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EDUCATION

‘We haven’t managed to break the vicious circle of growing inequality in schools’

With thousands of Swedish children starting a new school year this week, and education one of the top issues for voters ahead of the September election, The Local spoke to Education Minister Gustav Fridolin about the challenges facing the Swedish school system today, and the measures being introduced to tackle them.

'We haven't managed to break the vicious circle of growing inequality in schools'
Education Minister Gustav Fridolin pictured this summer. Photo: Christine Olsson/TT

Click here to read the first part of The Local's in-depth report on the Swedish school system.

What are the main challenges facing the Swedish education system today, and how have these changed over the past four years?

What we've seen during the past four years is a positive trend when it comes to knowledge and results – we see that in PISA, TIMSS, and other international surveys.

But we have not yet managed to break the vicious circles of growing inequality, which have been growing since the early '90s, so that is our main challenge today.

How has the Swedish school system integrated the large numbers of newly-arrived students over the past few years?

We have a policy which is when you come to Sweden, you should have a place in a school within at the most three months, and as soon as possible, you will have all your lessons in a class with other students. What we've seen is that we have improved results now among the newly-arrived group, compared to 2014, without seeing any indications that quality for the students who were already in the classrooms has fallen down.

One of the problems we're still tackling is that too few schools are doing the work; some schools, especially those in tougher neighbourhoods, shoulder the largest part of the work in meeting the newly-arrived students.

In the past four years, what have been the key measures introduced to tackle inequality in Sweden's schools?

There have been three things. First, a heavy investment in schools: we have gone from a situation where there was severe austerity in many schools, to having hired 30,000 new staff in the school system over the last years. These investments have been weighted in such a way that there has been more money and more resources to the schools in tougher neighbourhoods which have the most needs, and this is something we need to improve further and keep on investing in.

Secondly, we have got more municipalities and more schools taking responsibility for the newly-arrived students. We have a lot more to do in this area, but there are more schools doing this today than four years ago.

Thirdly, there's new legislation which is starting this term and will be fully in effect in one year, and that's a reading, writing and mathematics guarantee in the early years. Quite a few of the students who have big challenges in the later years of school start off with much smaller challenges or problems in the early years, spotted by teachers. If we can help them in preschool and the first few years in school we can make sure that they have the possibility to follow more lessons, to keep self-confidence instead of not getting the right support in time and then having bigger problems later on.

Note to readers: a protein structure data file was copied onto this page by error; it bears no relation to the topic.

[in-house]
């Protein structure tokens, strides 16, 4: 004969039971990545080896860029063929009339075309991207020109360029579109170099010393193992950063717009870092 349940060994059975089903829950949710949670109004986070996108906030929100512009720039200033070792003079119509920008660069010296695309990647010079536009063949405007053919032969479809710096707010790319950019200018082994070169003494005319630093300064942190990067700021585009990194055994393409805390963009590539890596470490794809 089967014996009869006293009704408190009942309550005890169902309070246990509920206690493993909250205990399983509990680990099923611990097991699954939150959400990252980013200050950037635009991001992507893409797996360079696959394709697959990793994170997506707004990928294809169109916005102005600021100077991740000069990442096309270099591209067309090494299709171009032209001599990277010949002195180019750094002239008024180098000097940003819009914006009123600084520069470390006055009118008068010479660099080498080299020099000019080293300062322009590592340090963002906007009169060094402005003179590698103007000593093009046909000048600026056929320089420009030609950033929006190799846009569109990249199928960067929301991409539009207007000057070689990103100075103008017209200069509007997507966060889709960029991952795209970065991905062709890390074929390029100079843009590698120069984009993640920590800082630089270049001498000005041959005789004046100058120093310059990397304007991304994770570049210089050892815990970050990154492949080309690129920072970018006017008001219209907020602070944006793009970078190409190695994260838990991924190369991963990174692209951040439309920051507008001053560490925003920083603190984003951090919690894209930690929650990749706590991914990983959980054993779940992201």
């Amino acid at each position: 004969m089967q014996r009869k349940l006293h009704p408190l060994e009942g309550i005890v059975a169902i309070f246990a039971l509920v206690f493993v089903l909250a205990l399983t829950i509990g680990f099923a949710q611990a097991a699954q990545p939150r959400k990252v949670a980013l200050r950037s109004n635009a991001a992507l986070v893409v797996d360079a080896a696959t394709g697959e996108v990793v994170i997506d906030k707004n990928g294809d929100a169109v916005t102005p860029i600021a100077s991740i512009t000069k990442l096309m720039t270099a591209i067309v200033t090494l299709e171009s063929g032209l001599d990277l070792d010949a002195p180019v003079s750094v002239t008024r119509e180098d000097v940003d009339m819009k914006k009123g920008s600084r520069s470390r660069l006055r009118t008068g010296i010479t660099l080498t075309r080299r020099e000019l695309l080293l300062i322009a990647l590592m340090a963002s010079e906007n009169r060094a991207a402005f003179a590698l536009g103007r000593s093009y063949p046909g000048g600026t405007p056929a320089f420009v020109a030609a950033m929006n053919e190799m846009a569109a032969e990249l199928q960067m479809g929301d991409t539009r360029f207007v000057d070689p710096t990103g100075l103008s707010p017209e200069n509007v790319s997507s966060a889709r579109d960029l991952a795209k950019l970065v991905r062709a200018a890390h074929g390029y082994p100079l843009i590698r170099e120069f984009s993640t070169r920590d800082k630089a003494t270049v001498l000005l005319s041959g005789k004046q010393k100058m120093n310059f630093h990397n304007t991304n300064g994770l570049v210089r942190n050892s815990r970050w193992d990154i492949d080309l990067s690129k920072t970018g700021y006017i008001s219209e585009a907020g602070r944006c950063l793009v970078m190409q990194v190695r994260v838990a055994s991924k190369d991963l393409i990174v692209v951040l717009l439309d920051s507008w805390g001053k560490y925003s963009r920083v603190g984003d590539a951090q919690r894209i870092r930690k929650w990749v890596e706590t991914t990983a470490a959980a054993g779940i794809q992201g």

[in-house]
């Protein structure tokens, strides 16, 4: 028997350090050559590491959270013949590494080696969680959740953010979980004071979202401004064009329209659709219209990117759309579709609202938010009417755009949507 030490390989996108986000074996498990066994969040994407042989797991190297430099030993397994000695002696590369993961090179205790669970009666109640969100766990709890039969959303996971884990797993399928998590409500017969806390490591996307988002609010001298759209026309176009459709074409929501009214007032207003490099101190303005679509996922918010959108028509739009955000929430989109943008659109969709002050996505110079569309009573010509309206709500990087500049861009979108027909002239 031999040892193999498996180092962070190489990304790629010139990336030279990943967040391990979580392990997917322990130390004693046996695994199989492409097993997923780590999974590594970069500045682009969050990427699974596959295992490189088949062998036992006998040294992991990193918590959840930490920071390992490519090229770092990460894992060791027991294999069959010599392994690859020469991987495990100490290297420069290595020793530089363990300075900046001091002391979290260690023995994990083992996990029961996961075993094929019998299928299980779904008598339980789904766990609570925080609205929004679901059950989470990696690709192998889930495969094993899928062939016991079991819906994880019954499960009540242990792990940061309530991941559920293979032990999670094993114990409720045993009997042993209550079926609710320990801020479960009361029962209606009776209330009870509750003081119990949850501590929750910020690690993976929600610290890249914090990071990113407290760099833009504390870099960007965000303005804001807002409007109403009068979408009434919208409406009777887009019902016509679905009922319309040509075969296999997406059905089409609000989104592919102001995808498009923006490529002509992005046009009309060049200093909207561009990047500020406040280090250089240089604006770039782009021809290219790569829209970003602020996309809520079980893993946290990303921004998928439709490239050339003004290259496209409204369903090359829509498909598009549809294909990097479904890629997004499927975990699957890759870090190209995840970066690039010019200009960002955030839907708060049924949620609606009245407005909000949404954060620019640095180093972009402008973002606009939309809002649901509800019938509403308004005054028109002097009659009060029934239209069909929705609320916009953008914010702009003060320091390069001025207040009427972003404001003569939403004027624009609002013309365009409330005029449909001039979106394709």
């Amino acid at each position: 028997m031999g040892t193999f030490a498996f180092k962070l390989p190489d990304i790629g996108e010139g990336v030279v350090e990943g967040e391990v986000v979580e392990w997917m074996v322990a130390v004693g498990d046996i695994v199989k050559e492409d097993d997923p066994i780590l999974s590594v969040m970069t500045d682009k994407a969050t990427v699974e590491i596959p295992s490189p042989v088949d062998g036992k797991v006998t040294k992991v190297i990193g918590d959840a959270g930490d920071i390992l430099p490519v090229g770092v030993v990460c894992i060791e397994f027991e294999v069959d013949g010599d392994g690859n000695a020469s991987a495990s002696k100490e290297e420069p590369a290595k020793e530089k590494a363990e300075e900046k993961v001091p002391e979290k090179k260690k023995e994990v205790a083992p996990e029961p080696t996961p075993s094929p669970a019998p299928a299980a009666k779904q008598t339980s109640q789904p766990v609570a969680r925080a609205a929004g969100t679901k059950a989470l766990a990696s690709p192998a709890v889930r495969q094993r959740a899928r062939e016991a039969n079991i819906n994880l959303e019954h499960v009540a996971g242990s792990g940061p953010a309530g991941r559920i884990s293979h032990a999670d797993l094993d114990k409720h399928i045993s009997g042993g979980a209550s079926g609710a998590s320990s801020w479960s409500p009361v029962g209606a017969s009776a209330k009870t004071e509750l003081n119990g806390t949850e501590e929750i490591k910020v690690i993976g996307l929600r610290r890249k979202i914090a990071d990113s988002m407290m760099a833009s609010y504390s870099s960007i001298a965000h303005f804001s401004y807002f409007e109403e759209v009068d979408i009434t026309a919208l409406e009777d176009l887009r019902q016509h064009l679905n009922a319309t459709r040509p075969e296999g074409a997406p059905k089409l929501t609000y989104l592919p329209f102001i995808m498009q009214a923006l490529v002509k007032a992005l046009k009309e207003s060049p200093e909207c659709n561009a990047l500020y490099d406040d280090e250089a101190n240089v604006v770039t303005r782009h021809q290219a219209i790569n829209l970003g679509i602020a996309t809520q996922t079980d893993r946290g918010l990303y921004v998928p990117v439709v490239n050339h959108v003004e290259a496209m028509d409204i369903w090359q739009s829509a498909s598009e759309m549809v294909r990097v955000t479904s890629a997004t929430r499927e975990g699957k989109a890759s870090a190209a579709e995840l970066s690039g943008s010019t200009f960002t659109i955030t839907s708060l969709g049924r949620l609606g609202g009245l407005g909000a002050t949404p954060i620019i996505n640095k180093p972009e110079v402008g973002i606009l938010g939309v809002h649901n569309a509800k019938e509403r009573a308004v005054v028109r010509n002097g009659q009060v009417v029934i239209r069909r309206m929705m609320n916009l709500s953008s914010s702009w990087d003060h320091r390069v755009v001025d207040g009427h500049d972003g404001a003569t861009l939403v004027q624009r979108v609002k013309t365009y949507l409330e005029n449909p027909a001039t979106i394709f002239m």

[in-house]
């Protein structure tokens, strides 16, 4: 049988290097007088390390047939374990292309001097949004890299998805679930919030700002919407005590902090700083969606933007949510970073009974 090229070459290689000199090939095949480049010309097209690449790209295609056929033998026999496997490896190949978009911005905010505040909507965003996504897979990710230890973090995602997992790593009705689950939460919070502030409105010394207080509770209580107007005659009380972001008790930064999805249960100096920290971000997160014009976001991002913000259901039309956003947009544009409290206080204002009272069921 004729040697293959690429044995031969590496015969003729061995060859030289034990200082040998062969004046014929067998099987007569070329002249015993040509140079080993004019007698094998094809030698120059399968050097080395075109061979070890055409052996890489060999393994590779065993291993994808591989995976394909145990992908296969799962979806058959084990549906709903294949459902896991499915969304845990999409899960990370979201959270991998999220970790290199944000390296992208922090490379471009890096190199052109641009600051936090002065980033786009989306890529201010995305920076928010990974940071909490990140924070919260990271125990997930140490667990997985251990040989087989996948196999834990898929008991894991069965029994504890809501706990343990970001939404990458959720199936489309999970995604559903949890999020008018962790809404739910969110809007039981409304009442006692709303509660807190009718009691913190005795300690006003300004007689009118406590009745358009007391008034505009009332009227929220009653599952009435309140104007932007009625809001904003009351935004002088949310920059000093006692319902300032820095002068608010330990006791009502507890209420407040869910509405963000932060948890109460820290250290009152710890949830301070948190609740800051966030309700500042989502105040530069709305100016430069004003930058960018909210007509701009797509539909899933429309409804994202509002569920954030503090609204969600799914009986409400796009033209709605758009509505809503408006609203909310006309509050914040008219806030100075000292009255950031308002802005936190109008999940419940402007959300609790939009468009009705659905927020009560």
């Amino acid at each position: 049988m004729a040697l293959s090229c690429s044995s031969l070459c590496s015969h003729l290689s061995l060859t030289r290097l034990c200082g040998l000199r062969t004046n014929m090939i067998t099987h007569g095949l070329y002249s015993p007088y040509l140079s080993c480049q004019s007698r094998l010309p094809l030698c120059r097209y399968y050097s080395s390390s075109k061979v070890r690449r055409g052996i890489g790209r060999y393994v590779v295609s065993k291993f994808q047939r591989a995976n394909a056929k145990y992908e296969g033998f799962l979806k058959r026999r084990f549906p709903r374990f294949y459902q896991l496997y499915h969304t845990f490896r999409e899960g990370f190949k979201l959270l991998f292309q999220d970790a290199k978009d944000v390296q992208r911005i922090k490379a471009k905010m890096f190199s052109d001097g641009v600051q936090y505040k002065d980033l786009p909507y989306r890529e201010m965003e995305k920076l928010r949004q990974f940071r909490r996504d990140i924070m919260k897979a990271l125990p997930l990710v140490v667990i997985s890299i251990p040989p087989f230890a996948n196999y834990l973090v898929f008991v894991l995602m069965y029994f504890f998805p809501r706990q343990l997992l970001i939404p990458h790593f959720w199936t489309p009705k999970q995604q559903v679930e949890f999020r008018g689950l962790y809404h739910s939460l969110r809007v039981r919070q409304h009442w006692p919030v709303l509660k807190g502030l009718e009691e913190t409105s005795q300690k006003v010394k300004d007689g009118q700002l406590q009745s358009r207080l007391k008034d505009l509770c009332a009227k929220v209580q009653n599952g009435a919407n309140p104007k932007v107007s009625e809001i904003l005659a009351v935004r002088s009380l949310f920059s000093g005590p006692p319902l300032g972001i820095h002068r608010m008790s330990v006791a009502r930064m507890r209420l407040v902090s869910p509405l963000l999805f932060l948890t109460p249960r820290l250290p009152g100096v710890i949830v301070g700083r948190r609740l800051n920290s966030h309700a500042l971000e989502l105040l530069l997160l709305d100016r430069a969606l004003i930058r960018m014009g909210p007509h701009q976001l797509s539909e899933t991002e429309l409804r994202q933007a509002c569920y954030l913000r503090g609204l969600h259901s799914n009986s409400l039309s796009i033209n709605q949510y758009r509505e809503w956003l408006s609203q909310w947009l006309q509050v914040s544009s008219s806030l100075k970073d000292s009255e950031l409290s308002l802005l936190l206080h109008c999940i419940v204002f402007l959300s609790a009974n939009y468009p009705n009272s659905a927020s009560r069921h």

Sweden has not managed to break the cycle of inequality. Photo: Ann-Sofi Rosenkvist/imagebank.sweden.se

Are there any other education systems Sweden is taking inspiration from?

We have great experiences from other countries. The close work with researchers and the profession in the School Commission is very much inspired by Ottawa in Canada and the work they've done. Our work on this reading, writing and mathematics guarantee in the early years has been inspired in part by the system in Finnish schools.

We are taking experiences from other countries close and far, but also from municipalities and schools in Sweden where things are  working well. When it comes to resources, we're now introducing a grant that will grow to 6 billion kronor per year which gives more to everyone, but much more to the schools that are in tougher neighbourhoods. 

What measures have been introduced to attract more graduates to a career in teaching?

We have raised teachers' salaries, and we need to keep on doing that, but the most important issue is the working environment; giving teachers the right environment and the time to do the work. So it's also important to hire not only teachers but also other staff to allow teachers to be teachers and not everything else. That's special needs teachers, teaching assistants, and support staff to work with communicating with parents and other such work.

What is the impact of parental choice?

I think what we need to do is to change, not the existence of parental choice but the way it works. We have free schools that are using a queue system where you really need to put a kid in the queue from the day that the kid is born. We see that these schools have very few pupils that were born late in the year, because only those who are born very early will get in the queue. That's very unfair and creates big differences between the schools. 

We think that it shouldn't be possible to have a queue from that early, and municipalities should be able to demand that free schools use the same kind of regulations that municipal-run schools do, to ensure that you get kids from different backgrounds at the same schools.

FOR MEMBERS: How to choose and apply to the right school in Sweden


Swedish students celebrate graduating from compulsory school. Photo: Sofia Sabel/imagebank.sweden.se

What is the most crucial step to improving Sweden's schools?

I believe that it comes down to resources. As a teacher you should have the resources to work with the students who need you the most. The austerity we had in the schools during the financial crisis is still damaging, and that followed austerity we had in schools in Sweden during the 1990s. Then you need to have a system to ensure that the resources are used in the right way, but if you don't have the resources to start with, you will see problems in schools.